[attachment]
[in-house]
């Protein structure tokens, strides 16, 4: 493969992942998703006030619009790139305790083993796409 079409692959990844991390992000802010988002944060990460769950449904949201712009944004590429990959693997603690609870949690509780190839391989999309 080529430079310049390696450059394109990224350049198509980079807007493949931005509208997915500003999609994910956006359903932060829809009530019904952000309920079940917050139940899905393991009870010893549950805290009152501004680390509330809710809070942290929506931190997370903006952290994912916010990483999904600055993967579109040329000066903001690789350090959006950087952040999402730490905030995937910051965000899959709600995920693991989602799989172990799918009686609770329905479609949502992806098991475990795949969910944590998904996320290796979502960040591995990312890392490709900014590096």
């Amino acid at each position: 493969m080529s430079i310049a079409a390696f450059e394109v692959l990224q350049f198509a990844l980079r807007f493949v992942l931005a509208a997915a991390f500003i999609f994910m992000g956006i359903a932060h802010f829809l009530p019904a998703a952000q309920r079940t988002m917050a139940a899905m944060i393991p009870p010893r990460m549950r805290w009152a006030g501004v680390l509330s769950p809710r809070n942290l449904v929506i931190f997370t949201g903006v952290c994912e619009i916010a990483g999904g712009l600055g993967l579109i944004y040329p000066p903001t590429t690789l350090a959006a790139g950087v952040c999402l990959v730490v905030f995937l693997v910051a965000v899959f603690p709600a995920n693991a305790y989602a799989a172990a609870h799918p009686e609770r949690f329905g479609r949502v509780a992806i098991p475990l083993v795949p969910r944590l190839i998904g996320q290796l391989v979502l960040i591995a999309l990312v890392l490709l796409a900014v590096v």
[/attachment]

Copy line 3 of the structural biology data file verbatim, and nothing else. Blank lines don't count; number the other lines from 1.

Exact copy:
């Amino acid at each position: 493969m080529s430079i310049a079409a390696f450059e394109v692959l990224q350049f198509a990844l980079r807007f493949v992942l931005a509208a997915a991390f500003i999609f994910m992000g956006i359903a932060h802010f829809l009530p019904a998703a952000q309920r079940t988002m917050a139940a899905m944060i393991p009870p010893r990460m549950r805290w009152a006030g501004v680390l509330s769950p809710r809070n942290l449904v929506i931190f997370t949201g903006v952290c994912e619009i916010a990483g999904g712009l600055g993967l579109i944004y040329p000066p903001t590429t690789l350090a959006a790139g950087v952040c999402l990959v730490v905030f995937l693997v910051a965000v899959f603690p709600a995920n693991a305790y989602a799989a172990a609870h799918p009686e609770r949690f329905g479609r949502v509780a992806i098991p475990l083993v795949p969910r944590l190839i998904g996320q290796l391989v979502l960040i591995a999309l990312v890392l490709l796409a900014v590096v």